Brief History of search engine optimization (SEO)
Back in the "Wild West" of the internet age of the mid 1990s, websites started popping up faster than people could keep up with them. Search engines were invented to help web users find what they wanted quickly and efficiently.
Back then, all a webmaster had to do to get his or her site indexed was to submit their URL to a search engine. A spider would be sent out to crawl the website, searching for any and all outgoing links as well as relevant keywords to report back to the search engine for indexing. Eventually, people started to see the value in getting higher up in search results, and the term "search engine optimization" was coined.
Since search engine algorithms relied so heavily on backlinks and keyword density, people began to come up with all sorts of ways to trick the system. One notably underhanded technique was the use of link farms. Link farms were networks of websites created with the sole purpose of hosting backlinks. Webmasters and internet marketers would commonly buy and trade backlink space. Search engines responded to such tactics by developing more complex algorithms to determine the relevance of a website. Google PageRank is one such example.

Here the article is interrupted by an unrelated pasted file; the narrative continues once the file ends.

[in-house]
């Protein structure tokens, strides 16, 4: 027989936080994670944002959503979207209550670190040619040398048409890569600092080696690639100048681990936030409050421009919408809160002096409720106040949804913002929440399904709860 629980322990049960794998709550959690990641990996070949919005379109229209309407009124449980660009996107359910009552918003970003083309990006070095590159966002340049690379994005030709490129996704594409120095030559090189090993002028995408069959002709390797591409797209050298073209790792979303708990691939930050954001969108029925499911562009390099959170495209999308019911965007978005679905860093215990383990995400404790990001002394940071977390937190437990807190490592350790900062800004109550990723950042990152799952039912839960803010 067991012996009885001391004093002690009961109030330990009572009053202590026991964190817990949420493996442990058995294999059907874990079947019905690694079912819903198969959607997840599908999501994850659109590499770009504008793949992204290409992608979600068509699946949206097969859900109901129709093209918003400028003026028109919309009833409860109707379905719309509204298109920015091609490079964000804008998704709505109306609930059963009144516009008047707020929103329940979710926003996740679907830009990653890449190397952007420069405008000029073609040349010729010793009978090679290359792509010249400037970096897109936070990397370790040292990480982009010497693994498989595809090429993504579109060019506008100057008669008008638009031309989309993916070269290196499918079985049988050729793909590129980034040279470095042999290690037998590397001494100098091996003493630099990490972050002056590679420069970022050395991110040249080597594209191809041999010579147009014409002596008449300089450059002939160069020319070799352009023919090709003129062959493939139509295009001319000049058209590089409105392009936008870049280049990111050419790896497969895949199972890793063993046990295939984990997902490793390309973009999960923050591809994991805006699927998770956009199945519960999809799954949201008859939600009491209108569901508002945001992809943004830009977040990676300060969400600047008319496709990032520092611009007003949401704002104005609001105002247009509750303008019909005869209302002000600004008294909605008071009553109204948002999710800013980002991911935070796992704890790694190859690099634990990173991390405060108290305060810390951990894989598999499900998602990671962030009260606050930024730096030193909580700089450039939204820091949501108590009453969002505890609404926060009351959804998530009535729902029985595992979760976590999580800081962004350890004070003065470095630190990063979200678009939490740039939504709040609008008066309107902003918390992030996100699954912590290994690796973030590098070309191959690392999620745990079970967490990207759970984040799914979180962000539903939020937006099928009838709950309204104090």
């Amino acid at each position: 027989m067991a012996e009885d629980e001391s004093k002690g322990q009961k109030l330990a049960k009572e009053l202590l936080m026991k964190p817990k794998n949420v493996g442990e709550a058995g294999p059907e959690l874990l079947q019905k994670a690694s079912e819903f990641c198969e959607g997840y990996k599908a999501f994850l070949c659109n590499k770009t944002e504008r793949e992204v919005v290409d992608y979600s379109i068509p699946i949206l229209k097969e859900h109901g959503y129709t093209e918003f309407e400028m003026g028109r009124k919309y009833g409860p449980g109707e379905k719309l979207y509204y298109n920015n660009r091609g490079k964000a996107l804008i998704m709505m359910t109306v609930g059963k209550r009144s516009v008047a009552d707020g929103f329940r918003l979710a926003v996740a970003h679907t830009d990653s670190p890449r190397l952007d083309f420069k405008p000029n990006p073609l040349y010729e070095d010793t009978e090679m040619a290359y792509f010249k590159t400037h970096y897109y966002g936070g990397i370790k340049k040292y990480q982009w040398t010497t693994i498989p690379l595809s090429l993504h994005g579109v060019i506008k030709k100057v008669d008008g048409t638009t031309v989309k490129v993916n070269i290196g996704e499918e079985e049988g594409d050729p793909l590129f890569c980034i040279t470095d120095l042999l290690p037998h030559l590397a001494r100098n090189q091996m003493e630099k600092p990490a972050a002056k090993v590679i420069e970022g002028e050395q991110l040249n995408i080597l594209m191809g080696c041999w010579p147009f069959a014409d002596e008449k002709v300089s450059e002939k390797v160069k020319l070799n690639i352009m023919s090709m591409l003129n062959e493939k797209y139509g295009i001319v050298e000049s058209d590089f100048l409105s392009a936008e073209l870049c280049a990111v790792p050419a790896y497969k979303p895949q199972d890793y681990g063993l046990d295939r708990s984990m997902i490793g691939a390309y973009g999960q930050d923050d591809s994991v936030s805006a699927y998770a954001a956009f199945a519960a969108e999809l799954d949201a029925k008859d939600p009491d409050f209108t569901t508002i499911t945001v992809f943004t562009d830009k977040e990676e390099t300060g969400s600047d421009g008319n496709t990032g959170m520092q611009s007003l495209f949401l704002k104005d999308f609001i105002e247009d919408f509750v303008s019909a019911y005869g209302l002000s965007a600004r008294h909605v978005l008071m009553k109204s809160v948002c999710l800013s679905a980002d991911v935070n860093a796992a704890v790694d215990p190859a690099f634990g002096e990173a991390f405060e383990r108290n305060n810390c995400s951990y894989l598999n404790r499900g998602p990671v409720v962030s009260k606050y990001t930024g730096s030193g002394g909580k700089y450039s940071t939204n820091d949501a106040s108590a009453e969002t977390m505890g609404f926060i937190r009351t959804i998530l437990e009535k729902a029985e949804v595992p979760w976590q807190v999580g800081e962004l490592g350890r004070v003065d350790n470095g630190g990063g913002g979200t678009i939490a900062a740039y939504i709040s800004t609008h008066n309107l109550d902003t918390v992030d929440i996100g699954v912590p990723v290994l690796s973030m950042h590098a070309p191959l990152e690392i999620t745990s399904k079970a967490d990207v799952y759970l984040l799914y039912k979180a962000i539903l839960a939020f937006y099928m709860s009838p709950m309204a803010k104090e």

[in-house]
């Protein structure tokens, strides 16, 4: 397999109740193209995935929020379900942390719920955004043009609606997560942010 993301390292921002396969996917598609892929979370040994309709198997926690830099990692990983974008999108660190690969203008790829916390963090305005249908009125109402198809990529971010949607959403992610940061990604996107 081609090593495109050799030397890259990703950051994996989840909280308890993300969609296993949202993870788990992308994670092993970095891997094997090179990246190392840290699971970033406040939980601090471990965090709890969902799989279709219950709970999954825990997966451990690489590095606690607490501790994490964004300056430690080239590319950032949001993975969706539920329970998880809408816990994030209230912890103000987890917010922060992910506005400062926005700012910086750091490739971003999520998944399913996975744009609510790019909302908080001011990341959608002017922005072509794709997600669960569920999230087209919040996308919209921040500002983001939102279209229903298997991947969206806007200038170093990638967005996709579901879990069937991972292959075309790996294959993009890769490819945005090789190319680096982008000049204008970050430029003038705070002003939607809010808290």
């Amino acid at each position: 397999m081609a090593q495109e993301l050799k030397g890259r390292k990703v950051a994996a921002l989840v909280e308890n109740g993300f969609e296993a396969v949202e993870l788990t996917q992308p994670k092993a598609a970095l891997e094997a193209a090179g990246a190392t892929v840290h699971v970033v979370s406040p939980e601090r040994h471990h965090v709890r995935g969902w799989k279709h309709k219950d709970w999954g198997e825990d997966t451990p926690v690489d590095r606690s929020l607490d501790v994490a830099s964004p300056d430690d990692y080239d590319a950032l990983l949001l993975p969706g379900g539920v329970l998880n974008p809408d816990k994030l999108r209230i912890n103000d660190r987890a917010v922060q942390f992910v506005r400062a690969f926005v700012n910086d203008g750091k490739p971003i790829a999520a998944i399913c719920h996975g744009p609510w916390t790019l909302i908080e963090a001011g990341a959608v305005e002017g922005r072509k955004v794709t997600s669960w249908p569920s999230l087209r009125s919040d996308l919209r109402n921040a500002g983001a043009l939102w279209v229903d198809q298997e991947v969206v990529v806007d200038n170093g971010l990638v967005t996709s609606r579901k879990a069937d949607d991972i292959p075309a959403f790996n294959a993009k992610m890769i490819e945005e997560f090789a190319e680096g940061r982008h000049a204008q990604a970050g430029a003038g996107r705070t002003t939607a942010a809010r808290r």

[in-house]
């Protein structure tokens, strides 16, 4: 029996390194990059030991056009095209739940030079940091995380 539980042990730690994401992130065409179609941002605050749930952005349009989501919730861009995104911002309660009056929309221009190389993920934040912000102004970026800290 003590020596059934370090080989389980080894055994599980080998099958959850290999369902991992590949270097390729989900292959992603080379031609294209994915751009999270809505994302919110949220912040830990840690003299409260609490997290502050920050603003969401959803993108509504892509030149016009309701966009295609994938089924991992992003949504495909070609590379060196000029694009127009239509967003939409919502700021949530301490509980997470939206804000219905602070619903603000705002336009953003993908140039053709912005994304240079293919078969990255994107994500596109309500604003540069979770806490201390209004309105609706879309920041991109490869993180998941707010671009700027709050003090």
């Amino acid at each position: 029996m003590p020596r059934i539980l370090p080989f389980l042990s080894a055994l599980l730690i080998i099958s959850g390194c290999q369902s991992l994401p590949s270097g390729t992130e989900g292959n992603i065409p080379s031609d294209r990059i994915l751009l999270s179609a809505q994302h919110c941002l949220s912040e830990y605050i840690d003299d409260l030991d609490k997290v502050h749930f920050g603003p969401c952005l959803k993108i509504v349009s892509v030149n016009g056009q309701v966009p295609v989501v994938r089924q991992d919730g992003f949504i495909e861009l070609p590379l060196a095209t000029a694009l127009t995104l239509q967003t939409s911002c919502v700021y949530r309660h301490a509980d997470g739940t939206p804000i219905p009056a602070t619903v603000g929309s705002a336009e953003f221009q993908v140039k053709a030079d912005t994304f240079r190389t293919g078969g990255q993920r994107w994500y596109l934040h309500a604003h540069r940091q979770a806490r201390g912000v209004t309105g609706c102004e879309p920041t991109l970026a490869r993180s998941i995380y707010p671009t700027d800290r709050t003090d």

While employing PageRank brought some much needed order to things, Google's subsequent algorithm updates were what made the biggest difference. In 2011, Google released the Panda algorithm update, which lowered the ranking of low-quality websites. In 2012, Google unleashed the Penguin update to penalize websites that violated Google's webmaster guidelines.
Recently, changes made to Google's Webmaster Guidelines provides even more insight into how Google is continuing to work on creating an environment in which natural backlinking is rewarded and unnatural backlinking is penalized. Specifically, the changes addressed concerns about guest posting, article directory marketing, advertorials and more.